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Hermes’ investment in the United Kingdom is a story of opportunities and challenges

The delivery firm’s creation of 10,000 jobs is a story both about the benefits of the post-coronavirus economy and its pitfallls.

By Stephen Bush

The delivery company Hermes will create more than 10,000 new jobs in the United Kingdom in an announcement that reveals the opportunities and dangers of the coronavirus economy.

The opportunities are clear: despite some of the more excitable commentary, a shift to greater levels of homeworking does not have to mean higher levels of unemployment in the future. In normal times, people who work from home are not hermits – they go out for lunch, or work in a coffee shop, and stimulate their local economy, just as they do in an office. They also stimulate demand for delivery services of all stripes, of which Hermes – whose expansion will increase their workforce by more than a third – is one.

It doesn’t mean that the shift to hybrid modes of working will be costless – the reality is that most chains which have arisen to service the needs of office workers aren’t that good, because their killer app is convenience, not quality. In the short-term, greater levels of homeworking will cause a temporary rise in unemployment. This is one reason why the government ought to increase the generosity and remove the punitive elements from Universal Credit – because what will cause serious economic difficulties is the hit to incomes that unemployment would create overnight. In the long term, we ought to treat the furlough scheme as a model for unemployment schemes – I’ve laid out some of what I think we ought to aim for here, whether as a basic income or with a generous safety net – but in the short term, all that really matters is avoiding a double whammy of mass destitution and a further hit to demand when the furlough scheme ends in October.

But in the long term, there is no reason to believe that new jobs and industries won’t emerge, and plenty of evidence to suggest this is happening already, even while the fear of the novel coronavirus heavily suppresses demand.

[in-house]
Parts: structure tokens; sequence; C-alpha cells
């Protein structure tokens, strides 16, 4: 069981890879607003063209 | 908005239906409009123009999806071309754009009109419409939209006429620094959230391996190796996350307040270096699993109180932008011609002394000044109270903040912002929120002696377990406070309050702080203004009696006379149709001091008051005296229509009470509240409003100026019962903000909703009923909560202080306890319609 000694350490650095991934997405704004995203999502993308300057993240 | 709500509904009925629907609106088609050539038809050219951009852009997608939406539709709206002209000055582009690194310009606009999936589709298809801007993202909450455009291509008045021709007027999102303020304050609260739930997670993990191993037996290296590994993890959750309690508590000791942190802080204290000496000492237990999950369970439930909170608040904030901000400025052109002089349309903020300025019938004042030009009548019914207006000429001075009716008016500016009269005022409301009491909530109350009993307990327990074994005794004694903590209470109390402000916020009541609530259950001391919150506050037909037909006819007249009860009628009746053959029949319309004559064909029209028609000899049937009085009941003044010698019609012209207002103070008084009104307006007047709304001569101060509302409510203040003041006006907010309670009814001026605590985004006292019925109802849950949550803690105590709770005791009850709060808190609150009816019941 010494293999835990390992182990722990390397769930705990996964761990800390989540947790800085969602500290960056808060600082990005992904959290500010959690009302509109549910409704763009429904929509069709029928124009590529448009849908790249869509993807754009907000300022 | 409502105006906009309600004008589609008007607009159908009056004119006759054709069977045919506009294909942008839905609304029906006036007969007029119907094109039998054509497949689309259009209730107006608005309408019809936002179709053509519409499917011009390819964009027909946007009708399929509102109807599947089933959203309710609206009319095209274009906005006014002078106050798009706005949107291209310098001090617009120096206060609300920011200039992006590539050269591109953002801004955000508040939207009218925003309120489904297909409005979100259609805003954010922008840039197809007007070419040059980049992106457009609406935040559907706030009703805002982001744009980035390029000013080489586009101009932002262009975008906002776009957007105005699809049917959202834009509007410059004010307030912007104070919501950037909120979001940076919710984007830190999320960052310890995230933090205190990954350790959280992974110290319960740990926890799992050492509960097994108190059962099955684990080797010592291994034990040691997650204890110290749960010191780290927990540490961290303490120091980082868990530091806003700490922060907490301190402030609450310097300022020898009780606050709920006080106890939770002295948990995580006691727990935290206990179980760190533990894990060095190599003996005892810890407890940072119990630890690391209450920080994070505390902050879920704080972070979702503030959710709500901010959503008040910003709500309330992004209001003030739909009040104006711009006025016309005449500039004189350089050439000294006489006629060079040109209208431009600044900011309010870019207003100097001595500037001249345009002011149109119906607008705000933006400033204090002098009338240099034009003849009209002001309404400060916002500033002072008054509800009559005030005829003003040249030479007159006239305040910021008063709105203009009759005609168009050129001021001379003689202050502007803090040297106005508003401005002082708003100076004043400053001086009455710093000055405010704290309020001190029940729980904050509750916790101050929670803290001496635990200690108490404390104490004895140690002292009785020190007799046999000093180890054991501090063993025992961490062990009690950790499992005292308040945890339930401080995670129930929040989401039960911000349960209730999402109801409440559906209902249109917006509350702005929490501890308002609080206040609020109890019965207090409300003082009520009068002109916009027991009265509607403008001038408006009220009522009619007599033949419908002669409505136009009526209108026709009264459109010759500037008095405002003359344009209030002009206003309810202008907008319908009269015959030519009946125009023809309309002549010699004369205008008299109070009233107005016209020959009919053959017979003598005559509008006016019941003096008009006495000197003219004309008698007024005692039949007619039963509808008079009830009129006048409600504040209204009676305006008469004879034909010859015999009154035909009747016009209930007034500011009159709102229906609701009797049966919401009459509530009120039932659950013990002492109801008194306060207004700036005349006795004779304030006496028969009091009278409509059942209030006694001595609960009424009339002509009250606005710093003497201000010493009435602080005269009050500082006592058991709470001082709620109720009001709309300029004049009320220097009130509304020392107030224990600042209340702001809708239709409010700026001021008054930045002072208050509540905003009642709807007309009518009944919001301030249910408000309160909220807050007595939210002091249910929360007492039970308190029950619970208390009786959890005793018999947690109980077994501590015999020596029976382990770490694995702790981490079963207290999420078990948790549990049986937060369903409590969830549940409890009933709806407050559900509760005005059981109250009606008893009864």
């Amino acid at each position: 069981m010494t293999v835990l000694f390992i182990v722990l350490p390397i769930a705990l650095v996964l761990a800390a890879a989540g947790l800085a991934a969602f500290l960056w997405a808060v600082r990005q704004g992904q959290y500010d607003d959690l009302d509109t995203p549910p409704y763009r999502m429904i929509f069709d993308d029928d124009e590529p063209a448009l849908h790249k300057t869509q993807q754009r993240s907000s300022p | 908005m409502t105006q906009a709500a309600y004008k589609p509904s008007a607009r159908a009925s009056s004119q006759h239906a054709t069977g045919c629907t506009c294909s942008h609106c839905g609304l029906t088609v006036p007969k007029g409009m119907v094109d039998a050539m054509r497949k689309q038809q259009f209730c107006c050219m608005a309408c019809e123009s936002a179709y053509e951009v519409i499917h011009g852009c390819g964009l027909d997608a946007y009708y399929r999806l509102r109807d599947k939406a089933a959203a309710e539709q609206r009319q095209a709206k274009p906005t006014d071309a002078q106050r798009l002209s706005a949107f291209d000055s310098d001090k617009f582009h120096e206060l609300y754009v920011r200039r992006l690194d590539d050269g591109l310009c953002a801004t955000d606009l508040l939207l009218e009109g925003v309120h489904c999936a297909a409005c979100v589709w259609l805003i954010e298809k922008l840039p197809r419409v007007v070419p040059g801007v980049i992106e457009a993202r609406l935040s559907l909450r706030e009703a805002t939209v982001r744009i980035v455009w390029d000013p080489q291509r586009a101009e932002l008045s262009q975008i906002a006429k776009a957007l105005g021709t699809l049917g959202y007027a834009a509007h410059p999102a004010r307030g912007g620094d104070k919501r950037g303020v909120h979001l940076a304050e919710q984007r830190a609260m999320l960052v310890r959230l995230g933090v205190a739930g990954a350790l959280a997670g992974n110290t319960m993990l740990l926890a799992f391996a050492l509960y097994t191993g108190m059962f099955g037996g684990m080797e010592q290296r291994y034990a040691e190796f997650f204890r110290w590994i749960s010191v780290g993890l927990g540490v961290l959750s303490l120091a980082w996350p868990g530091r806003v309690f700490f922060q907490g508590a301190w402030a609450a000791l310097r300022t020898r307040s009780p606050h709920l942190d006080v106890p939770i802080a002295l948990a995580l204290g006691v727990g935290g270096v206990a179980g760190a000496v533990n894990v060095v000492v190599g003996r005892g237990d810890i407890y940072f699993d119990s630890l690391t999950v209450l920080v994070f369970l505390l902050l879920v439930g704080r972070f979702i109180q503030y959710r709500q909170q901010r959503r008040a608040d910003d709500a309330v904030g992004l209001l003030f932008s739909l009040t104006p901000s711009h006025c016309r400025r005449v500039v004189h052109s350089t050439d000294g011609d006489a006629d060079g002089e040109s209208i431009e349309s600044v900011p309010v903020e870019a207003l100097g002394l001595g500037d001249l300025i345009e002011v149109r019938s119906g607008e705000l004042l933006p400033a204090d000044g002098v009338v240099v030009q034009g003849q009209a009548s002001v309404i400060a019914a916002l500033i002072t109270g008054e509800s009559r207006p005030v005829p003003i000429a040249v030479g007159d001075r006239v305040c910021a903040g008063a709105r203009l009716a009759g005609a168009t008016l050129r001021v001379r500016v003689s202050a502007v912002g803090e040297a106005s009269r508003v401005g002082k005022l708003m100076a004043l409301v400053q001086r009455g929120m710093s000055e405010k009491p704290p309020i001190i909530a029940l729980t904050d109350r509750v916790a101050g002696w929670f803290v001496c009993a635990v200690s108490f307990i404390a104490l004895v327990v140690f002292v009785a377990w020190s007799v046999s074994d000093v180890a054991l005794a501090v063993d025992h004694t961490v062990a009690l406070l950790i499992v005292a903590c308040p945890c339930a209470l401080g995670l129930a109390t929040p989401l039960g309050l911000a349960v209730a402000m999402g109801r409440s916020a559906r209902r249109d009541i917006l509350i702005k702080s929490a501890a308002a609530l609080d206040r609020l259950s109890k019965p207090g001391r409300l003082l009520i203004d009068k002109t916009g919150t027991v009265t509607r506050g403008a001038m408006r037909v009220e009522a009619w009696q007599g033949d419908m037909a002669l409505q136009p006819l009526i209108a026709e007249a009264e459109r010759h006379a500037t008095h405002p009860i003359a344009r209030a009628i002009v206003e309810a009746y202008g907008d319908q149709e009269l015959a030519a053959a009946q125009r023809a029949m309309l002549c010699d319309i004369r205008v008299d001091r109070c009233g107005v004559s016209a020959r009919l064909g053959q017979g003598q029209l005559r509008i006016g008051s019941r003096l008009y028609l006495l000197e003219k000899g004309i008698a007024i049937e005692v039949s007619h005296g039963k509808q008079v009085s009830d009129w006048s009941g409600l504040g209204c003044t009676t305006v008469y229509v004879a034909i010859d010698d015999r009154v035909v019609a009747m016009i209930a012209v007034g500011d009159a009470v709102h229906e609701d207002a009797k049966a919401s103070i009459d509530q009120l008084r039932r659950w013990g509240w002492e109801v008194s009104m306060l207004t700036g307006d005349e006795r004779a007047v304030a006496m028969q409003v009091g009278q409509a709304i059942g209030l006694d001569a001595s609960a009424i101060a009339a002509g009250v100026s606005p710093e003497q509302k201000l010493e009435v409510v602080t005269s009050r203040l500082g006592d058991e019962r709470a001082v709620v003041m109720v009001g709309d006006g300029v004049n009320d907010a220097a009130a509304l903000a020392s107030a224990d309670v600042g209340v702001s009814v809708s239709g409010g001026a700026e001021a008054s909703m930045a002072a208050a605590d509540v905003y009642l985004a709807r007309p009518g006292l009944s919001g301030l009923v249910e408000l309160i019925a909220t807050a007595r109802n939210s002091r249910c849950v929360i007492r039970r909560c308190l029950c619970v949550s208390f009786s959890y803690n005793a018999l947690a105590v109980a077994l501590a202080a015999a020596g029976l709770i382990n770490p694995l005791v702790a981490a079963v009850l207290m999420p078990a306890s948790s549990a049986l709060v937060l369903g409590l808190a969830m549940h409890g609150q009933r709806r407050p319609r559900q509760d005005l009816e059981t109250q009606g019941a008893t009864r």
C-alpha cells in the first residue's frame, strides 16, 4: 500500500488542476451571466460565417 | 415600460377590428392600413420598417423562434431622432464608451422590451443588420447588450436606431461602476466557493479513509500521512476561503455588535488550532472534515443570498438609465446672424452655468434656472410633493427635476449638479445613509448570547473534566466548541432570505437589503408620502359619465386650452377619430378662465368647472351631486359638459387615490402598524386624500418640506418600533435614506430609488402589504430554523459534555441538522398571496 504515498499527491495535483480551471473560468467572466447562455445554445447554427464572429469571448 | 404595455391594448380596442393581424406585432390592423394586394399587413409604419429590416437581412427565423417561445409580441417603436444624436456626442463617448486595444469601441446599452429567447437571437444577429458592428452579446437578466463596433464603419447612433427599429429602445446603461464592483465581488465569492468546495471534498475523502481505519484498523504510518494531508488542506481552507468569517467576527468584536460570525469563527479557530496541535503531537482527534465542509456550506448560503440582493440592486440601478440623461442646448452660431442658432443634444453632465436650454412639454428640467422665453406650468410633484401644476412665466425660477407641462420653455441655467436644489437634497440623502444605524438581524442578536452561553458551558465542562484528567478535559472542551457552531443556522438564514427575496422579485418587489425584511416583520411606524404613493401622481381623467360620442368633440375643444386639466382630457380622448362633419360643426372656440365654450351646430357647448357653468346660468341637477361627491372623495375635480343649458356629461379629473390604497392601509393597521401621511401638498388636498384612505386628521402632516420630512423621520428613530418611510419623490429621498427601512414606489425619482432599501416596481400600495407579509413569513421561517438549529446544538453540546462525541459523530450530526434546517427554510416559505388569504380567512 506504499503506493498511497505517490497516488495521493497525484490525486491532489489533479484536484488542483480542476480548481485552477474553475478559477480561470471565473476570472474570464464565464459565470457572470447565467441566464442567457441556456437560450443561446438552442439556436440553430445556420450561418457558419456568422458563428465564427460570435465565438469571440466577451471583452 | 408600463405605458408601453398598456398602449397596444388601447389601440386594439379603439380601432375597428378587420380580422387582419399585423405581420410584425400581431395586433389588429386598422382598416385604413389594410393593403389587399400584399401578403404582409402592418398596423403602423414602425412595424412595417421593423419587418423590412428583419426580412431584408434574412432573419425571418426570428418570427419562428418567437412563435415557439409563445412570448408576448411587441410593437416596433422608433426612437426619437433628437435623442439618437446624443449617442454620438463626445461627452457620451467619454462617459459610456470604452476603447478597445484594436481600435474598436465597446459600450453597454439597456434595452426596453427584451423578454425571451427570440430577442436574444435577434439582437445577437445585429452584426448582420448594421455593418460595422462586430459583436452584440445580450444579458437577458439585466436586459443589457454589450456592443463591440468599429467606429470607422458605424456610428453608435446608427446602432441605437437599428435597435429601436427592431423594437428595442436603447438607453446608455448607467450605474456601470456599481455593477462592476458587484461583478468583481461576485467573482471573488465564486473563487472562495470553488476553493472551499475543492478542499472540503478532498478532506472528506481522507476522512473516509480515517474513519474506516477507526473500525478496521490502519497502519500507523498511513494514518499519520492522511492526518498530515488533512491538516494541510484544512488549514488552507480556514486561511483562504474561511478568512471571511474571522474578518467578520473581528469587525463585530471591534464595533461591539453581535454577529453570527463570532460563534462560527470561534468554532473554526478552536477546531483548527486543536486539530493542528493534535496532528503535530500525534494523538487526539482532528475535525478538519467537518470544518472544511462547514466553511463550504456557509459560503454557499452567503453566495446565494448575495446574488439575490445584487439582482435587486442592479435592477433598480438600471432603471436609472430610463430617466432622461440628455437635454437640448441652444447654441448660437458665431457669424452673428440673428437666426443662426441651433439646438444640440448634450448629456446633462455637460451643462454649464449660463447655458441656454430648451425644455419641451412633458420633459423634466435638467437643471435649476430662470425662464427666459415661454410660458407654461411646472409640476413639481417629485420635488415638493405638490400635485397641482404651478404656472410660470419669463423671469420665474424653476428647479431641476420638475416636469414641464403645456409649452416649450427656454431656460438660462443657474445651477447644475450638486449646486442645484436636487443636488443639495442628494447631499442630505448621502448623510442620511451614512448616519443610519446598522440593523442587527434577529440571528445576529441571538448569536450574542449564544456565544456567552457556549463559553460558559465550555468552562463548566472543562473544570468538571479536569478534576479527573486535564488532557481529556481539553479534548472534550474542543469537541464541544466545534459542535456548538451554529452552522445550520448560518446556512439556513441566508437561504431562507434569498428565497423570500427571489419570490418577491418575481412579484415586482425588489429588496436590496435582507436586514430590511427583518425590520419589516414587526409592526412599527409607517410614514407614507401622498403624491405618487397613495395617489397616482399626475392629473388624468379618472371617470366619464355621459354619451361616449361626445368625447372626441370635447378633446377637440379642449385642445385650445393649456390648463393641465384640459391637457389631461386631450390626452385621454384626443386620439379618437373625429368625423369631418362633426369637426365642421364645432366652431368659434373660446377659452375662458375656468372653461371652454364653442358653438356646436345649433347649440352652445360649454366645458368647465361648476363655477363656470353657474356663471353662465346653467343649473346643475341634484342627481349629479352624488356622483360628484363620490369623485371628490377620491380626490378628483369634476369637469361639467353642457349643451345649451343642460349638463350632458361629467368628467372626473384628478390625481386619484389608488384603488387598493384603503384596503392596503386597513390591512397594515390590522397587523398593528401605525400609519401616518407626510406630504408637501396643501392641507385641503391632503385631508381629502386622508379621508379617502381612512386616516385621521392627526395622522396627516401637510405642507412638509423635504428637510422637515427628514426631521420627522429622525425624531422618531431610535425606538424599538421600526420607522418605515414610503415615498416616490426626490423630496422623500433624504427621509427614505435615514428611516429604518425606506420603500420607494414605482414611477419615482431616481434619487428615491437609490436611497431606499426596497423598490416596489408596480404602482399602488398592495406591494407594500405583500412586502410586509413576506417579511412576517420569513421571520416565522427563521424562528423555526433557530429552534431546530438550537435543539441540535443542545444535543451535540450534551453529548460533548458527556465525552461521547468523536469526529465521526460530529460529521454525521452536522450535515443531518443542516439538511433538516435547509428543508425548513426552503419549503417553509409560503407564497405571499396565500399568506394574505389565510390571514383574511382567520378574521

The challenge, however, is to make sure that new jobs that are created are at least as secure and well-paying as the ones they displace: to avoid a situation where stable jobs in city centres give way to insecure work below the minimum wage without proper pay and conditions. 9,000 of the new jobs are as couriers, the majority of whom are classed as self-employed, so will not be eligible for sick pay, pension contributions or the national minimum wage.

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Of course, the reality is that there is a large degree of wilful self-delusion about jobs in cafes, restaurants and bars: many of which also are deprived of proper pay and conditions.

There’s a danger here whenever people talk about certain jobs as being “low-paid” or “insecure” that we tend to treat those as qualities that are innate to the role itself, rather than the product of specific political and economic choices that have made them so. A cleaner can be paid a living wage and given proper working conditions: it’s just that a lot of households and businesses choose not to.

Similarly, there is nothing intrinsic to the role of delivering a parcel to your door that means the person doing it has to be badly paid and have poor working conditions. In fact, it’s in your interests for the person delivering a parcel to your door to be well-paid and to have good working conditions.

Higher trade union density, better labour market regulation and enforcement are three things that could improve pay and conditions.

There’s a “fewer, but better” calculation at work here: 4,500 couriers earning more, with proper holiday entitlement and better pay and conditions will create more jobs thanks to their own superior disposable income and leisure time than 9,000 just scraping by will. The “gig” economy is fantastic when it creates jobs doing well-paid commissions and more leisure time: it is economically disastrous when it creates jobs paying poverty pay held by people working multiple jobs just to survive.

That’s the real challenge for economic policy both during the pandemic and after: to create better and high-paying jobs, rather than to spend public money encouraging people and businesses to make spending decisions they don’t want to, whether that be eating in restaurants or working from offices.